# Easy as Pi

Editor's note: This corrects how many digits of Pi Benjamin Most recited.

CORONA DEL MAR — Benjamin Most, 13, sat on a folding chair before his peers, his hands clutching the seat and his face nearly expressionless as he began a rapid-fire recitation of the numbers after 3.14.

They tumbled out of his mouth, barely comprehensible, like he was in a trance. He recited 3,310 digits of Pi from memory as a pair of judges checked him for accuracy.

Successfully defending his Pi King crown on Monday, Benjamin blew away the competition, as well as the school record he set last year by reciting 2,522 digits.

He hesitated a handful of times but finished recalling the string of numbers at the 10-minute, 27-second mark.

"And that is all I have," the seventh-grade student said quietly.

The reigning Pi King was the first student called up to recite as many digits as he or she could at Harbor Day School's annual Pi Day celebration.

"I'm not sure, but anyone think they can better that?" math teacher Meggen Stockstill asked the seventh-graders. "I think the Pi King continues his reign."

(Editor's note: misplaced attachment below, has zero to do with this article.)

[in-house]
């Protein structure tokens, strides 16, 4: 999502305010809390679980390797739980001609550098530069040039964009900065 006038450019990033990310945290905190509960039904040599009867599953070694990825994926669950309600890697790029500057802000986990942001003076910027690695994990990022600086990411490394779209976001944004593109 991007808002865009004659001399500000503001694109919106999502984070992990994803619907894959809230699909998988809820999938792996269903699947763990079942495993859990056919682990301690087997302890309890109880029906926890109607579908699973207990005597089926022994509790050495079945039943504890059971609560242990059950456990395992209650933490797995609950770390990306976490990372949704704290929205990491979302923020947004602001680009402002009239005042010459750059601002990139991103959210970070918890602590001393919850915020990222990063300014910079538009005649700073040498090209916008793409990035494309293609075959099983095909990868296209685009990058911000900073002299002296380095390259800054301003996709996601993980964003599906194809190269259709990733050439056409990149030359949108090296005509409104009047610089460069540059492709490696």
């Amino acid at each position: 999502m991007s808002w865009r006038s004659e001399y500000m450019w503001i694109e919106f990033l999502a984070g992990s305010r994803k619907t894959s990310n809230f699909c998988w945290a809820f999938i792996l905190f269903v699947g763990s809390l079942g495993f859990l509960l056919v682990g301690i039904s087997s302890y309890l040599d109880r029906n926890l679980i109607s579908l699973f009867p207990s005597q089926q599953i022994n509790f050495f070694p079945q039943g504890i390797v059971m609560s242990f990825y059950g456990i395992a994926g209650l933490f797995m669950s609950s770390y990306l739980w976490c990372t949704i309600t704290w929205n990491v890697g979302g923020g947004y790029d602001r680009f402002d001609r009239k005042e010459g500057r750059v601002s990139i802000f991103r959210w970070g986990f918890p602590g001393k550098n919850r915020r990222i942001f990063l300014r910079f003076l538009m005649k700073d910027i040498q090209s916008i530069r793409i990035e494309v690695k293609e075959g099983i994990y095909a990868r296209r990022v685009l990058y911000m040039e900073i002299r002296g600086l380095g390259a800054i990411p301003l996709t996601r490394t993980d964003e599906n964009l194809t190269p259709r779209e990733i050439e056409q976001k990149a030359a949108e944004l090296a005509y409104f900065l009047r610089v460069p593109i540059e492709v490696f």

The celebration challenged the private school's K-8 students to memorize as many digits of Pi as they could and partake in a slice of their favorite pie with a side of vanilla ice cream when they would normally be in math class.

The students dug into the selection of pies, taking pieces of apple, blueberry, banana cream and Boston cream pie as they watched the four other students in the class take turns reciting Pi, the number famous as the ratio of a circle's circumference to its diameter

With his crown safety secured once again, Benjamin grabbed a slice of his favorite pie — apple — and a glass of Cactus Cooler soda.

Madeleine Francis, 13, memorized 161 — more than the 100 digits required to win a homework pass — to take second place in the class.

"I thought it sounded really cool," she said.

The celebration, which Stockstill started at Harbor Day in 2000, has grown into part of the school's culture, gaining participants ranging from kindergartners, who don't know what Pi is, to eighth-graders in their last year at the school.

The event allows students not interested in math, or who struggle with it, to get excited about the subject, or have one area they can excel in, Stockstill said.

"It's just fun to have a school full of kids excited about math," Stockstill said. "It's unbelievable."